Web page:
Even a calculator might want to "phone" non-personal info home. I have a calculator, Perpenso Calc for iPhone and iPad []. It offers scientific, statistics, hex and bill/tip functionality. An update will soon add business/finance functionality. I have *thought about* adding code that records the number of operations performed in each of these area and reporting back to a server. This info would be transmitted in annotated plain text so that anyone watching packets can verify for themselves that no personally identifiable information is being sent and that the data is as advertised. On the sever side the data would be anonymously logged, no IP addresses or anything else. The purpose of all this would be to see which calculator functionality (scientific, hex or business) is more heavily used, and to guide further development using the feedback.

    Again, I have *not* done this. Its just a thought. However I think this offers an example of a non-malevolent reason for virtually any app to establish a network connection. I am eager to hear community opinions, I encourage folks to post a response. Thanks in advance.

  • by Anonymous Coward on Saturday January 01, 2011 @04:56PM (#34732372)

    And that is despite nokia ignoring it nearly to the point of deliberately sabotaging it, at the same time dragging their feet and mucking up its successor phone/platform. Its not that I trust them either, I'm sure some of their management is salivating about building up an "app empire" of their own to milk data from.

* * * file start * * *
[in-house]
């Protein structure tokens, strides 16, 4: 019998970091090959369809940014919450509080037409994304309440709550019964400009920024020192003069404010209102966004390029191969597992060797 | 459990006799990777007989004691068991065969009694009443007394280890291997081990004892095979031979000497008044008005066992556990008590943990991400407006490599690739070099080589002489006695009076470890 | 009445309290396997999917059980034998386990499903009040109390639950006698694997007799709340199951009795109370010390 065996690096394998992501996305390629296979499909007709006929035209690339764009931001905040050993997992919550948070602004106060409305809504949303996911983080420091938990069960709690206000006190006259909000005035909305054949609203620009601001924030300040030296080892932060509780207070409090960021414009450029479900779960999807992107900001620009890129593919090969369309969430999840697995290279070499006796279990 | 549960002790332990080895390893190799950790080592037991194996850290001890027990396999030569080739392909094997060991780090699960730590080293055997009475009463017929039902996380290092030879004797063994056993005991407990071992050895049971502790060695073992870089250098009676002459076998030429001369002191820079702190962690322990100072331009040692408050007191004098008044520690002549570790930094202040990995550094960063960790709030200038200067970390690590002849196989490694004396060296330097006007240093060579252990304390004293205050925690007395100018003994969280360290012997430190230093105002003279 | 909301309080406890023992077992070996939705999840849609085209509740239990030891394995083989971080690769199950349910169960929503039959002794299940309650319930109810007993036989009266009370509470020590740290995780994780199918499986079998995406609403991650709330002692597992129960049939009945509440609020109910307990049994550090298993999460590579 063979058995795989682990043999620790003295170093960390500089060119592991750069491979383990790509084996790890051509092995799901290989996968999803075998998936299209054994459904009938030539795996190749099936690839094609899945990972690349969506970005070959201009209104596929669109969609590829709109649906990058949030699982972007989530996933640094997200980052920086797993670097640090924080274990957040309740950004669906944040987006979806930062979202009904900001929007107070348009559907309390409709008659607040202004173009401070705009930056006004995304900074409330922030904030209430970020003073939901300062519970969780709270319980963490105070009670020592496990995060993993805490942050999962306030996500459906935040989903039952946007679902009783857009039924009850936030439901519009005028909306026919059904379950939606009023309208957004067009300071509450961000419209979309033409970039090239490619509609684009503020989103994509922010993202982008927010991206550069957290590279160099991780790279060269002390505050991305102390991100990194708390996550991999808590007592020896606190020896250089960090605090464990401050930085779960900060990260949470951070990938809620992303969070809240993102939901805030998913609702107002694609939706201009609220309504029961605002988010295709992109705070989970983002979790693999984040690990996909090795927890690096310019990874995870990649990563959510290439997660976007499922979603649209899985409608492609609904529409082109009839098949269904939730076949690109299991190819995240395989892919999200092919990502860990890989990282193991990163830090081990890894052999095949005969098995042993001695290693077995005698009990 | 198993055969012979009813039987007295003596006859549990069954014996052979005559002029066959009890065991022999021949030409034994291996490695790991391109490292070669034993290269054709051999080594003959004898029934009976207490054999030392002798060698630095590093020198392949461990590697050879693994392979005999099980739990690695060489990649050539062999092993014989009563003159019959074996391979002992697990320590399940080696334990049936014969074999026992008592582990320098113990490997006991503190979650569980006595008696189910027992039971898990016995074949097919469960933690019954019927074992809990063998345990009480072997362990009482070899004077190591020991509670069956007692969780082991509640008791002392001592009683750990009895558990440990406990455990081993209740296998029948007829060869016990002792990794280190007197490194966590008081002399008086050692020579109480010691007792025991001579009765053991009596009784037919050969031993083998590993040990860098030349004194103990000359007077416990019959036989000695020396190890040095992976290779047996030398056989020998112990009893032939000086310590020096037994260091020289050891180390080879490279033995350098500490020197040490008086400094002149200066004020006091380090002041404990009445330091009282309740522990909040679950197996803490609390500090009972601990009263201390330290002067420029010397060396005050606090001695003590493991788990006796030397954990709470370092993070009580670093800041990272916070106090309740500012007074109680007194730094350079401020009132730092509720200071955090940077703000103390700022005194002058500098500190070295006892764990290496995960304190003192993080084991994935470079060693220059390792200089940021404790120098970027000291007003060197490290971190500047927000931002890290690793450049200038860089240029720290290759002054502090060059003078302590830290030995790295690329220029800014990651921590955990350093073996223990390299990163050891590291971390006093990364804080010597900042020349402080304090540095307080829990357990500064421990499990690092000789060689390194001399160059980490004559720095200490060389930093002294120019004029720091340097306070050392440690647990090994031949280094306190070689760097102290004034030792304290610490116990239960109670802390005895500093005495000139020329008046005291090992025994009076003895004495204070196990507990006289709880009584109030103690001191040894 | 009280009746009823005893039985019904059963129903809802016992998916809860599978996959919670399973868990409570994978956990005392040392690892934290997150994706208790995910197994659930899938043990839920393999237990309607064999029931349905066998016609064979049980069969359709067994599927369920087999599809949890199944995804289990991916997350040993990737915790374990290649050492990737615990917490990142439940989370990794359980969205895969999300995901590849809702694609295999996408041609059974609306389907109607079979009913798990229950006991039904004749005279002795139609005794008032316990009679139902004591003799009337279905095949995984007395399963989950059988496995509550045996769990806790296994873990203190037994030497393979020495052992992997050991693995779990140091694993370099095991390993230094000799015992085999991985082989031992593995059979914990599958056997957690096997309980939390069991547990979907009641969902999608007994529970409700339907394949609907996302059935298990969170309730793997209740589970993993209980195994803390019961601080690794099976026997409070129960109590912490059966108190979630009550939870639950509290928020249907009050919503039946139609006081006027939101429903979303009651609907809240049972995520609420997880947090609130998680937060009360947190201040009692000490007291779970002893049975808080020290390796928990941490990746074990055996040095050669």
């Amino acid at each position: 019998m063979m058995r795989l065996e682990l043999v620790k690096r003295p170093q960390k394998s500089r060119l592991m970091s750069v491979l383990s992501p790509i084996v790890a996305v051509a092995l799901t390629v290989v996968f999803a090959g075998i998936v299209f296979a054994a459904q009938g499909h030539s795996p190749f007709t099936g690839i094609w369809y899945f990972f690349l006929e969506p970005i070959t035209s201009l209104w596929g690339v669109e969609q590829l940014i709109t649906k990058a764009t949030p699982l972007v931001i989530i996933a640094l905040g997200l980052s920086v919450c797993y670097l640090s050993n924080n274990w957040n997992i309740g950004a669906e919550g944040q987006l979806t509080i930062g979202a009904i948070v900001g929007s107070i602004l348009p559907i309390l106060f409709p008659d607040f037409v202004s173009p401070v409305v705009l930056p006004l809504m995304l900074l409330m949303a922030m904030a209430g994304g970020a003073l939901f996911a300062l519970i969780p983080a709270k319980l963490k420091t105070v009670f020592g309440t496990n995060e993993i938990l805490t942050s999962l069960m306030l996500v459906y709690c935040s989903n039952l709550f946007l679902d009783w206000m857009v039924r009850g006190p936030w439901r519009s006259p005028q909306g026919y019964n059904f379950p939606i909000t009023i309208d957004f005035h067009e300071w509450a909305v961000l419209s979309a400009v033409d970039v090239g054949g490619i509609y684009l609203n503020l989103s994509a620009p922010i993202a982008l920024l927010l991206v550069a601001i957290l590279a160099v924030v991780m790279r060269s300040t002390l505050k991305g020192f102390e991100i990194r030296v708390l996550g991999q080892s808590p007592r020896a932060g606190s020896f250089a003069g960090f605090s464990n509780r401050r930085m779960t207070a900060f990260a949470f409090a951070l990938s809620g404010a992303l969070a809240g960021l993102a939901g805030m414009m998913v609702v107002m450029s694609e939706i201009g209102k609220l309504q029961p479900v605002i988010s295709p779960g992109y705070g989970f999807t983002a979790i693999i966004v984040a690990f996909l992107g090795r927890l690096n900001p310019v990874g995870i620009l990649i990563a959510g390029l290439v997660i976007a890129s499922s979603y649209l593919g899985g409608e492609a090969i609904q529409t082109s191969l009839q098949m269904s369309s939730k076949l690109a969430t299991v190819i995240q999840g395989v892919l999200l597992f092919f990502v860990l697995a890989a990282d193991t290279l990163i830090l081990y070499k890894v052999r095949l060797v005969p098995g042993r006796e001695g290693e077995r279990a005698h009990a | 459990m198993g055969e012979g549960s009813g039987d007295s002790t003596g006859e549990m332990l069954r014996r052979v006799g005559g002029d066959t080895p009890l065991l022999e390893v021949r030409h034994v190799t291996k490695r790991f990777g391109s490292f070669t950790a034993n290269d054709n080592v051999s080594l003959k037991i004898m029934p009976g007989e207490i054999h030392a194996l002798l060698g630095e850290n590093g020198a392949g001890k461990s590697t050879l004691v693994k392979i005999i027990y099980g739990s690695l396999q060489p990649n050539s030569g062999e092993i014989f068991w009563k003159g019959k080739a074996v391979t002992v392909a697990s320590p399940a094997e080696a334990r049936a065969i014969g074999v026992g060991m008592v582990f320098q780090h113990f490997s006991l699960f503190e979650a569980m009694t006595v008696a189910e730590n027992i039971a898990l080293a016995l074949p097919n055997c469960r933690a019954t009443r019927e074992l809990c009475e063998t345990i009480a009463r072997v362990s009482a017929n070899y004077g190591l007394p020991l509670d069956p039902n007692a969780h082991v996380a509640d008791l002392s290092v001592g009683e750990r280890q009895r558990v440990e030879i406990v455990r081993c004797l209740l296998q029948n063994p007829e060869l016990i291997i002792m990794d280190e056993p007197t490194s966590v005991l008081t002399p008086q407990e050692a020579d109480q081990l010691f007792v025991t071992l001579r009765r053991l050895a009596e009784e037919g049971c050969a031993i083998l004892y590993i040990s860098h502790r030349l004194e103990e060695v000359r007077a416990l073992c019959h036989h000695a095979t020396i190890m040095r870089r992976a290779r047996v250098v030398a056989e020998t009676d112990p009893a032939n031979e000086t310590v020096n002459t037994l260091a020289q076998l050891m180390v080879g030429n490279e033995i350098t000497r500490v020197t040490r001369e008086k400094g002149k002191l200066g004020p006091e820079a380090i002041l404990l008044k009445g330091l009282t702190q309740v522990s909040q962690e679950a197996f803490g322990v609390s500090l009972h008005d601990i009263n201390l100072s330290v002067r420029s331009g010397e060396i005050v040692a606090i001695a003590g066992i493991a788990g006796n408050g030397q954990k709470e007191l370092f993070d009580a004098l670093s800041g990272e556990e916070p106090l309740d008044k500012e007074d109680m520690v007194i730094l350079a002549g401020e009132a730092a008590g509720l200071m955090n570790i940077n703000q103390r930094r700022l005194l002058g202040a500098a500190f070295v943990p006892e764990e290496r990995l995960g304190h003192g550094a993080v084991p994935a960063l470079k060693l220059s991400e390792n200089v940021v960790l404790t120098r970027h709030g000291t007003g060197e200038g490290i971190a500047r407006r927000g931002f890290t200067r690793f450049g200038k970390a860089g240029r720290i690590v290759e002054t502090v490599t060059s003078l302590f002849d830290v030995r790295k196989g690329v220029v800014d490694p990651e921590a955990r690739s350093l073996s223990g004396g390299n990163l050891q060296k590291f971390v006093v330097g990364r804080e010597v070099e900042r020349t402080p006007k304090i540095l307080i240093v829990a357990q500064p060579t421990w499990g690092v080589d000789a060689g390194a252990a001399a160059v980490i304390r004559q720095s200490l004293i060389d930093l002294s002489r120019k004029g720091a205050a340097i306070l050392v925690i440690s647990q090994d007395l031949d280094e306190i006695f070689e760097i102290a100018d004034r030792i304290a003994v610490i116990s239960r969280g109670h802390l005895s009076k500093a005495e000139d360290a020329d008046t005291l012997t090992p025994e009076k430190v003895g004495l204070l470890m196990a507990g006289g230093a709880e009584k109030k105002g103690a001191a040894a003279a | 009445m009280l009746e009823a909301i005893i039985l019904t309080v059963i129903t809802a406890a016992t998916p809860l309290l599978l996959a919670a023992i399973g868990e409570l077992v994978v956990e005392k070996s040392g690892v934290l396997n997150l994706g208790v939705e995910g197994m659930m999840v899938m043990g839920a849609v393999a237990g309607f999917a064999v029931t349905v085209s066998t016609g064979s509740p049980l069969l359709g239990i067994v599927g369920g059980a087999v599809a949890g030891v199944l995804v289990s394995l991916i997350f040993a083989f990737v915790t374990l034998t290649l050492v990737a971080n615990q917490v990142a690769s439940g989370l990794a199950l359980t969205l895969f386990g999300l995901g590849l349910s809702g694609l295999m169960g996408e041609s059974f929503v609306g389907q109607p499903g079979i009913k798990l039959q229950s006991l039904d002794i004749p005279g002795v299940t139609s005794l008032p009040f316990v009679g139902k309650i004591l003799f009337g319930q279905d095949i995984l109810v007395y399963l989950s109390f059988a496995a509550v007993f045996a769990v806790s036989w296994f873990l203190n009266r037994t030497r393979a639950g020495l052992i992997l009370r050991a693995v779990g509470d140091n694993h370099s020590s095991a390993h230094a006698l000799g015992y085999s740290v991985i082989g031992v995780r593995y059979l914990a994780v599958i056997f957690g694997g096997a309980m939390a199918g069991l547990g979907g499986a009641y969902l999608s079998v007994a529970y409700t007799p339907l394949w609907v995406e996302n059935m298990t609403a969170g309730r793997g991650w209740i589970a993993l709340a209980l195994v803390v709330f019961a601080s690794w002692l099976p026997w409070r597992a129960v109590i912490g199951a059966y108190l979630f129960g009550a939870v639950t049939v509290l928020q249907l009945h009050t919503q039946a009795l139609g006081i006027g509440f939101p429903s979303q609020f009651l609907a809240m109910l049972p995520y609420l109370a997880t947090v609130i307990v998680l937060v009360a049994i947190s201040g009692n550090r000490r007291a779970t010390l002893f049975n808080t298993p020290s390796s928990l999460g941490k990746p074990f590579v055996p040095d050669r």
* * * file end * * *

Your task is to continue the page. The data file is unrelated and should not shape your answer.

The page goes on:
I can install and run any PROGRAM* I want to do just about anything the hardware is capable of. There are some limits due to closed drivers and such, but the community is still managing to work its way around some of those. The biggest closed driver offender is the battery management but usb host mode is mostly working in spite of it. There are also some limits that are more about the lack of driver completeness rather than being closed, the wlan chip is a good example of this.

    I have full control over the PROGRAM* due to being root when needed, if it is particularly insidious it can be denied access to files/programs/networks/domains/etc or even lied to believe it is "online" when in fact it is safely jailed in a neat little sandbox.

    Its also quite nice to be able to run a browser with ad filtering, script blocking, user agent modification and whatever else needed for control freak websites, those are becoming really popular with developers now and really annoying.
    I can load the "full desktop version" of many sites much faster than someone next to me on the same network can load the dumbed down "mobile version", its amazing how much bandwidth can be saved and spurious dns queries avoided for the 50 different ad/tracking domains. I even still (mostly) eat my flash cake too! I can selectively run most embedded flash videos and avoid the rest of them, the burnt crust :)

    * "app" is a iMarketing crapware buzzword. Though it does match being a bastardized incomplete version of the word application, much like the half-arsed garbage that fills the "huge library of apps" often touted by the two main platforms. Its sad they expect people to pay for some of that absolute trash AND bend over to the spyware as well.

If it's not in the computer, it doesn't exist.